Alameda, Contra Costa, Marin, Monterey, Napa, San Francisco, San Mateo, Santa Cruz, Solano, Sonoma, and the City of Berkeley will end their mandate for most indoor public settings beginning Feb. 16., officials announced Wednesday.
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Unvaccinated people over age 2 will continue to be required to wear masks in all indoor public settings. However, businesses and venue operators may still choose to require all patrons to wear masks.
Officials are still highly recommending that people wear masks and get their vaccinations and boosters to further strengthen their defenses.
The officials in the 10 counties argued that COVID's spread has also waned significantly across the region and that relaxing mask requirements is part of a shift toward a "new normal" of living with the virus rather than attempting to snuff out its spread completely.
"We are able to take this next major step of removing the universal indoor mask requirement because we have laid a strong foundation in good public health protections -- especially vaccines and boosters -- and know we can reduce severe illness, hospitalizations and deaths," Contra Costa County Health Officer Dr. Ori Tzvieli said.
Indoor masking will still required by the state for everyone, regardless of vaccination status, on public transportation, health care settings, congregate settings like correctional facilities and homeless shelters, long term care facilities, and in K-12 schools and childcare settings.
Santa Clara Co. is lone holdout, will not lift mask mandate
Health Director Sara Cody announced Wednesday morning that Santa Clara will be the only Bay Area County that does not lift the indoor mask mandate for vaccinated people next week.
"We're taking a different course in Santa Clara County in that we are continuing to follow our data and metrics to tell us when it's appropriate to lift. So that's the difference," Dr. Cody said at a press conference.
The CDC has said cloth masks are not that effective against omicron, but Dr. Cody said residents in her county still need this protection.
"Masks are very important additional layer and have been throughout the pandemic. We need to layer up, need many layers in place when there's a lot of COVID circulating right now. We are still at the high levels of community transmission, we are in the CDC red, and that's why we are still requiring masks indoors."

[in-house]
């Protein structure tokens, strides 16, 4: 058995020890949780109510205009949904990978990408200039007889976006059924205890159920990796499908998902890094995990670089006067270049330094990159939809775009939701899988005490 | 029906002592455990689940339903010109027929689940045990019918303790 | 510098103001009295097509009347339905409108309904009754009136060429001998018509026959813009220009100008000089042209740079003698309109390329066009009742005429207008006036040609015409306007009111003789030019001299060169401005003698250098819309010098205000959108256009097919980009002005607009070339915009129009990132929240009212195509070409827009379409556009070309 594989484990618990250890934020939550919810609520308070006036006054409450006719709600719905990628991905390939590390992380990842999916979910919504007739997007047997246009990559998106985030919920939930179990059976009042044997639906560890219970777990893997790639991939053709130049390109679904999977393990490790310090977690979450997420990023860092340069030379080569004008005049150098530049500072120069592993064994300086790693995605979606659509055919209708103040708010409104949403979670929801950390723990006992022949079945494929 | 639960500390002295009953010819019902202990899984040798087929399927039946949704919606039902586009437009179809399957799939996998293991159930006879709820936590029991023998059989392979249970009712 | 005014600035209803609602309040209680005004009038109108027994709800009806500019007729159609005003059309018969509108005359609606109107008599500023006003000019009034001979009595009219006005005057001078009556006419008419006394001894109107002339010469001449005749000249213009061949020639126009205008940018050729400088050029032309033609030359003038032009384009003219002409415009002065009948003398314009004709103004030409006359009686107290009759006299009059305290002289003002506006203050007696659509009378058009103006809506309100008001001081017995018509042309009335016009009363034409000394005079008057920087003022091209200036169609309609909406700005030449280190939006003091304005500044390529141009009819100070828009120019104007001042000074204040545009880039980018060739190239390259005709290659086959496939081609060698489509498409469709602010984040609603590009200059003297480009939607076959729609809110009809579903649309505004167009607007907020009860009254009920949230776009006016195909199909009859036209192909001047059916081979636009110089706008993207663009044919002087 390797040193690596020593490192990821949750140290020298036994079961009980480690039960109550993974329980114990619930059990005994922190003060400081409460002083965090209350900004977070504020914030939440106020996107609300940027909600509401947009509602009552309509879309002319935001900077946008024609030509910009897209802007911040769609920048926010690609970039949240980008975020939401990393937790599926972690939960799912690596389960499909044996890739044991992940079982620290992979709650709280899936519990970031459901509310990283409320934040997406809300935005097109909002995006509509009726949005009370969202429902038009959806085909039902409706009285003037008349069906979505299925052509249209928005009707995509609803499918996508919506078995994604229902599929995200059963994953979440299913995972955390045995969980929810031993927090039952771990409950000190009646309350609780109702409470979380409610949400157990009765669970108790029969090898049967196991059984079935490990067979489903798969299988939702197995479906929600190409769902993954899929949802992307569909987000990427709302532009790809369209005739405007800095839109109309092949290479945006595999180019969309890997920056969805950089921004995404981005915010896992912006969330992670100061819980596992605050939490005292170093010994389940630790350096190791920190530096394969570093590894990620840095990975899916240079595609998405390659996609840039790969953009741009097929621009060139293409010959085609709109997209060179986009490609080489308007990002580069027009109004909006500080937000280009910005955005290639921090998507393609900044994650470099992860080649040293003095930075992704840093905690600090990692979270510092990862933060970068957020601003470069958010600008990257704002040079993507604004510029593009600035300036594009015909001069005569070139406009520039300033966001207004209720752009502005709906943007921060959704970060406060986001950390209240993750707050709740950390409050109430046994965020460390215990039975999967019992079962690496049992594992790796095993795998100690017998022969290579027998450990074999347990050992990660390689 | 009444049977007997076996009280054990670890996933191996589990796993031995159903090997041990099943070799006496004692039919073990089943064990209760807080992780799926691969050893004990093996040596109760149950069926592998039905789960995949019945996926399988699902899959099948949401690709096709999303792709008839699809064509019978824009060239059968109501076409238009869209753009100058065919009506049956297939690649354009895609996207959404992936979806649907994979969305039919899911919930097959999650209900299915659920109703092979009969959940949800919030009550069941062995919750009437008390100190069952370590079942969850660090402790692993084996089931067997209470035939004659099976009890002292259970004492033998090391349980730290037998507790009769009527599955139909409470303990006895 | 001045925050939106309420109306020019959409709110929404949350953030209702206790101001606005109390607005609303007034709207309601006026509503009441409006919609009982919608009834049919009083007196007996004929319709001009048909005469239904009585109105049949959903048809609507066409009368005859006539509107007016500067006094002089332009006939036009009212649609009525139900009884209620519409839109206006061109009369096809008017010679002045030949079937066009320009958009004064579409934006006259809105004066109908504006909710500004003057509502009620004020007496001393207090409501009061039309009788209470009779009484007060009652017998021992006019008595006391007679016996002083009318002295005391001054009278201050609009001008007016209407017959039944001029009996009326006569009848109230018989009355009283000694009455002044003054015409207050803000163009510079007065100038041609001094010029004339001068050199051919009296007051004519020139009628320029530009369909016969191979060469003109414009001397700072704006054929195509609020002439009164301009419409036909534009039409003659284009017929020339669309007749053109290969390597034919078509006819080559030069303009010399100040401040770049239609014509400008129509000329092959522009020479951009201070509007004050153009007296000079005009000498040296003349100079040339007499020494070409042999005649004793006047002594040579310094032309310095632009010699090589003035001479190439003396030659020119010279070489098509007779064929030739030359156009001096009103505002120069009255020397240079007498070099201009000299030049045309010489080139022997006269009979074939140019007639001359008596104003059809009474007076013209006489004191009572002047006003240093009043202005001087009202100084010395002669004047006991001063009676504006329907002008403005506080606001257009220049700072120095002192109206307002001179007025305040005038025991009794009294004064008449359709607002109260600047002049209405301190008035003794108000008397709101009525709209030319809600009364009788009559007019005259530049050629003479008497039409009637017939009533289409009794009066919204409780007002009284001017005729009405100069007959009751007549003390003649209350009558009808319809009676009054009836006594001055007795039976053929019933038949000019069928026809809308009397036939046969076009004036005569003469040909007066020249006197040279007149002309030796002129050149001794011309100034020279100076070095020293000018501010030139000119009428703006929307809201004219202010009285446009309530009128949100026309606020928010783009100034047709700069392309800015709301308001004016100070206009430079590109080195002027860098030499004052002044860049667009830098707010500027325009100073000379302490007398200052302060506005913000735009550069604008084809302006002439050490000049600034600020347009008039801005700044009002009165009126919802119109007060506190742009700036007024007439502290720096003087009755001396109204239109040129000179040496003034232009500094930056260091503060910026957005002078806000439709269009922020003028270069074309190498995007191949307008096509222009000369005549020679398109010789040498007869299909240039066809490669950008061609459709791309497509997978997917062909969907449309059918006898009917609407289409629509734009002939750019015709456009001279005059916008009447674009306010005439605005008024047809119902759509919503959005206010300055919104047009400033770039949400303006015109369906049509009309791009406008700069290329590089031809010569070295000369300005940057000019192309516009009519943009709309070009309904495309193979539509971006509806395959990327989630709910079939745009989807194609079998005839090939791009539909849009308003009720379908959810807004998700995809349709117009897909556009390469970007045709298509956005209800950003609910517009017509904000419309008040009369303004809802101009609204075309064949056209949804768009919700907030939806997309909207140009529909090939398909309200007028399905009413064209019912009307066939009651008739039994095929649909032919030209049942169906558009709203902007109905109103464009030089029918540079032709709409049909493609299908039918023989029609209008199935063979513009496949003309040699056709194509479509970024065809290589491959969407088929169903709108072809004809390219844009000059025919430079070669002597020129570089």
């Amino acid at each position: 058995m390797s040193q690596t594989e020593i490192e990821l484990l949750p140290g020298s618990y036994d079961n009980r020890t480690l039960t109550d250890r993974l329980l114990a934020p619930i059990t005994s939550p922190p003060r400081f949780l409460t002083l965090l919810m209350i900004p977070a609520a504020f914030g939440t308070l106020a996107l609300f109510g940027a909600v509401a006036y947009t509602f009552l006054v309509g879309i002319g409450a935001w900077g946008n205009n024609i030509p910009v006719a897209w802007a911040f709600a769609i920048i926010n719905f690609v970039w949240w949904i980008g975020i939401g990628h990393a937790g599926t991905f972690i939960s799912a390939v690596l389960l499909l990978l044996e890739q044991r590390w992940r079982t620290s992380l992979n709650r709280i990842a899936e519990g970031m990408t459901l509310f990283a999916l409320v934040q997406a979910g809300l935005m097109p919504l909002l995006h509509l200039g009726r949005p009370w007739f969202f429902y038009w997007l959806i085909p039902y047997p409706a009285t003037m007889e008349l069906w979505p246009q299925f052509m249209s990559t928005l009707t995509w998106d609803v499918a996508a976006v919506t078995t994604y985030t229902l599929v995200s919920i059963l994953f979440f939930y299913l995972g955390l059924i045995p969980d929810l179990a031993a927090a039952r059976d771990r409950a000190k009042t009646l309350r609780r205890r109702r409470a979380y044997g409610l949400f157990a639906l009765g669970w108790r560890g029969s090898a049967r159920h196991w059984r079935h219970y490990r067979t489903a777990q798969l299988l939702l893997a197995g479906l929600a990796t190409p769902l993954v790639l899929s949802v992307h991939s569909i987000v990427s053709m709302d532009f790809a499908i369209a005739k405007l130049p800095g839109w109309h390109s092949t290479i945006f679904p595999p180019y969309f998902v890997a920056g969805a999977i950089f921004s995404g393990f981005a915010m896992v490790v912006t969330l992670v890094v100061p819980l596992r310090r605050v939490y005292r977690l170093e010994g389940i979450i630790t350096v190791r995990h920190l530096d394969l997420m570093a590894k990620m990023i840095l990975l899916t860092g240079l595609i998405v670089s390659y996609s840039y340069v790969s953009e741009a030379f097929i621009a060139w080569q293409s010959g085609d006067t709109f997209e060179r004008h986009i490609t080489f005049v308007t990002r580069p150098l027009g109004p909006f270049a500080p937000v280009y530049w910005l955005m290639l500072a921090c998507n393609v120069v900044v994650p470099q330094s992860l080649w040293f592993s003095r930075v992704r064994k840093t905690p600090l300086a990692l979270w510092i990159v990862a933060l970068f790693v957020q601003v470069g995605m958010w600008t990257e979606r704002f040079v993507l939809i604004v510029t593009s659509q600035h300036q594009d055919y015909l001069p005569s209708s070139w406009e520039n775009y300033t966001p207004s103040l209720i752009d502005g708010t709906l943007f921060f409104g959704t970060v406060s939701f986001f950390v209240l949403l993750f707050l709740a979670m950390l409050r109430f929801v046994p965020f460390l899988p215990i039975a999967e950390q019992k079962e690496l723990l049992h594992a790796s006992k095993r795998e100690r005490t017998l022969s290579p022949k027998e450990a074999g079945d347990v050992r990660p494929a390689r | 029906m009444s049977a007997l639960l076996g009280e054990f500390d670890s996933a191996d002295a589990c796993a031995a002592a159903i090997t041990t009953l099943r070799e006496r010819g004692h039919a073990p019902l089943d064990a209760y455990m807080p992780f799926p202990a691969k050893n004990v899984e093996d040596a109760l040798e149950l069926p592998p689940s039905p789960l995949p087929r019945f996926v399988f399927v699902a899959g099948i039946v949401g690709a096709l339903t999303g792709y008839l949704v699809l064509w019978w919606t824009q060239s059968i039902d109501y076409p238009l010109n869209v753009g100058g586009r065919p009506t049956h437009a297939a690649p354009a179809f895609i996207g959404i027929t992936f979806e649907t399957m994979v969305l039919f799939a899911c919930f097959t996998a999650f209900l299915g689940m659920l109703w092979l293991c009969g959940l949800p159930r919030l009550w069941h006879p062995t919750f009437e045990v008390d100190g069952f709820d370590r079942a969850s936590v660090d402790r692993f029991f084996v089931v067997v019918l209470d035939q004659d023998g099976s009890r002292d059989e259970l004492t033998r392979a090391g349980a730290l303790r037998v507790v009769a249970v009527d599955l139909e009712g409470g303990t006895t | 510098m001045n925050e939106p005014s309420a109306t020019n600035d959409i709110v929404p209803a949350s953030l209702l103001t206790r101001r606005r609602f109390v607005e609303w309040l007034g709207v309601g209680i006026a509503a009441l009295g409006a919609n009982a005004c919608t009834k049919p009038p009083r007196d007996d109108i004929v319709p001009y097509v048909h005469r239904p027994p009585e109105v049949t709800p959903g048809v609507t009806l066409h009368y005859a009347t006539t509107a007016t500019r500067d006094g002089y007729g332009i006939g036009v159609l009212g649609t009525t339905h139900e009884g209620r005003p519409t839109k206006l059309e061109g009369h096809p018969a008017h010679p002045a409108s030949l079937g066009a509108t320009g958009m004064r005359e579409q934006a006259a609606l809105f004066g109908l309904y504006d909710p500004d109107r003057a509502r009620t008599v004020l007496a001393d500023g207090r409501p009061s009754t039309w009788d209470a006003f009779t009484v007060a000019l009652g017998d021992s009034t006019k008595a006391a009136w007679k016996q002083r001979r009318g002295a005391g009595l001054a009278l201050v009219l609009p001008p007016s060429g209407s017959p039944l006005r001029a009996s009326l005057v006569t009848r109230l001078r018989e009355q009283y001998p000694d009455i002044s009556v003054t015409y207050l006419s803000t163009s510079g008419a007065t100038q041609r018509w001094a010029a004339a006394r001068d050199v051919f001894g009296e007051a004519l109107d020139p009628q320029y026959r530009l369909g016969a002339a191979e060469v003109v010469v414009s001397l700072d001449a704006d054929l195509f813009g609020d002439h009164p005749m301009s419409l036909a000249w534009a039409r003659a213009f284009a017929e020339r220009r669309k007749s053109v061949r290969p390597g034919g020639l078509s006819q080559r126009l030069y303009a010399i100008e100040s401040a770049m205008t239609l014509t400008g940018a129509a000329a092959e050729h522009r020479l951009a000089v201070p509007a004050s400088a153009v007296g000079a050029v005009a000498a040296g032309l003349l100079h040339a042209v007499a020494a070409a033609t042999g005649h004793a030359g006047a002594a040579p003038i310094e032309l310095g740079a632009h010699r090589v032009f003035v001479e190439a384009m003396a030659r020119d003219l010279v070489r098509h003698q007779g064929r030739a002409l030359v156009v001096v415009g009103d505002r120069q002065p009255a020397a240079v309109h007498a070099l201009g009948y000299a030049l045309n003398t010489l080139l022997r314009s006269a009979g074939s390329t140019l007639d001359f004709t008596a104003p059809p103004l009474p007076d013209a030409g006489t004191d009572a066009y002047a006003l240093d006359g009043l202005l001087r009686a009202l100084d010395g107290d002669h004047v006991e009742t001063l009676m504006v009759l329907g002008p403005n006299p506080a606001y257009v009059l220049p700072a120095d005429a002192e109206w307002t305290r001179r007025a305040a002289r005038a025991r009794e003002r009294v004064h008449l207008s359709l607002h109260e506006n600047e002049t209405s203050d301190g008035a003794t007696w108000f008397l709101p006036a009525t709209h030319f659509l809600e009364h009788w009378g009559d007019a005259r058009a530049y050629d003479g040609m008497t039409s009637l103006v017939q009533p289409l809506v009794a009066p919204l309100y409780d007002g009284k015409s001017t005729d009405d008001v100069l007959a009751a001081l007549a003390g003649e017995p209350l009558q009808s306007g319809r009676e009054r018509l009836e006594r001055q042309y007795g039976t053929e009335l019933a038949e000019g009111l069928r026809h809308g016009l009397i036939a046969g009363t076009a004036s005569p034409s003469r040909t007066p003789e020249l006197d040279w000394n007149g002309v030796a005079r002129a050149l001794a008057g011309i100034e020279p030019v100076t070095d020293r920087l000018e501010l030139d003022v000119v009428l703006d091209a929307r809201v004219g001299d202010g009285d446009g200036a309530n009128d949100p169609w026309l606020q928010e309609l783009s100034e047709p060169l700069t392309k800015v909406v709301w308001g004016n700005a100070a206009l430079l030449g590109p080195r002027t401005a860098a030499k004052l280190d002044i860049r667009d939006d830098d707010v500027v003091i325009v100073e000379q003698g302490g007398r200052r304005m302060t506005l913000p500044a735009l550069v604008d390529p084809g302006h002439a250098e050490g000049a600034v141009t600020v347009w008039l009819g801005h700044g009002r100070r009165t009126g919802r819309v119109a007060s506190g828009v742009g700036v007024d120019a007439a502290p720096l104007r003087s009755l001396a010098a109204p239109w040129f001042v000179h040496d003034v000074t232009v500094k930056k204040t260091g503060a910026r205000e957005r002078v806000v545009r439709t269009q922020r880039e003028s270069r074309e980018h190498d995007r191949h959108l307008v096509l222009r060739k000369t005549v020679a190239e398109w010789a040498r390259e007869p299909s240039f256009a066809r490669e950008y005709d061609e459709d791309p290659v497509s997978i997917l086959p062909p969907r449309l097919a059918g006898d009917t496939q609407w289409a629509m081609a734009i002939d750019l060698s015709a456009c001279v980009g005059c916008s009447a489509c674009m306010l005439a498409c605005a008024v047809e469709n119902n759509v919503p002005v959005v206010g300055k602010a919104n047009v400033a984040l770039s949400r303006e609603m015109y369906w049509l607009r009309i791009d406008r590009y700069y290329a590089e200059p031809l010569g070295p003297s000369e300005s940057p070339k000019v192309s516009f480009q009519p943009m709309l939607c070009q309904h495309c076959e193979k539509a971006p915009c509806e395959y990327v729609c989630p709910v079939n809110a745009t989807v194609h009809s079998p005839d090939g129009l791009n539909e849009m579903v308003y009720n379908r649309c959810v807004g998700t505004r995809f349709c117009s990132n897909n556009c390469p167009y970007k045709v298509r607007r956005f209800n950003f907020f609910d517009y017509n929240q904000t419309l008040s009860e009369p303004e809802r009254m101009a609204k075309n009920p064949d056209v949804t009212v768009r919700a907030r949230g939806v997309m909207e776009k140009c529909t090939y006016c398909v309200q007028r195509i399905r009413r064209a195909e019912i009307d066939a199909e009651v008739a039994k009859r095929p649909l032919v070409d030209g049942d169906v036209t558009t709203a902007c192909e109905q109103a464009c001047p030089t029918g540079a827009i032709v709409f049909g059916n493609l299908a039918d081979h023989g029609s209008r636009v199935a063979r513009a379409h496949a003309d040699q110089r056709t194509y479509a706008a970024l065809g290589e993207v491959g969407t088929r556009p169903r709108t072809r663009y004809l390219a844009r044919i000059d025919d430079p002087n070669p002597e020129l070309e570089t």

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She says she will be looking at three metrics before deciding to lift the mandate: Vaccination rates, which she says she is already satisfied with, hospitalization rates and the number of COVID cases.
"There are three metrics we are following. I expect hospitalizations will be the second we meet. Then we will look at community transmission. Our goal is 550 cases a day, 7 day moving average and that we hold there for a week before lifting. Our model suggests we may get there sometime in early or mid-March," she said, saying the county now has about 1,900 cases per day.
She did not have a number of hospitalizations she requires, just saying she wants the number to be low and steady.
"We do not have a specific number of when hospitalizations are low and stable. And the reason why is that hospital capacity is a little elastic and there's many many factors to consider."
Neighboring San Mateo County will be lifting the mask mandate. Dr. Cody says she is not worried about Santa Clara County businesses losing money as customers potentially cross the border to be mask-free.
"The indoor mask mandate did not close gyms, did not close restaurants, so all of those activities are perfectly fine. And people are able to judge their own risk tolerance. I don't expect this to change that."
Some residents say they don't think it makes sense to have different rules for different counties.
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"We don't live far away from each other. I find it very...I think it's stupid, to be honest. We live in the same state, we all travel, we all work in different counties. So I feel like it is hypocritical. Everyone should be treated the same," said Jessica Gonzalez, who lives in Palo Alto, which is next to the San Mateo County border.
Others say they trust in those making the decisions.
"I believe in masks. I know everyone is getting tired of these, but they do some good. So I think we go with it," said Sherry Rayner of Palo Alto.
San Francisco business owners divided after news of mask mandate being lifted
San Francisco Health Officer Dr. Susan Philip told reporters Wednesday morning that people have been so accustomed to the masking requirement that some may feel comfortable and others may not taking them off as allowed.
She herself plans to continue wearing a mask indoors until she sees COVID cases and hospitalization numbers decline further.
Individual business owners ABC7 News canvassed in San Francisco's Hayes Valley told ABC7 News they were equally divided, some welcoming the change and others saying they would discuss it with employees before deciding whether to welcome unmasked customers.
Dr. Philip said 84% of San Francisco residents have received one vaccination shot. Sixty-four percent have had a booster shot. However, she pointed out that that still leaves about 50% who do not yet have full protection.
Still, "this is a big step. It's something to celebrate," she said.
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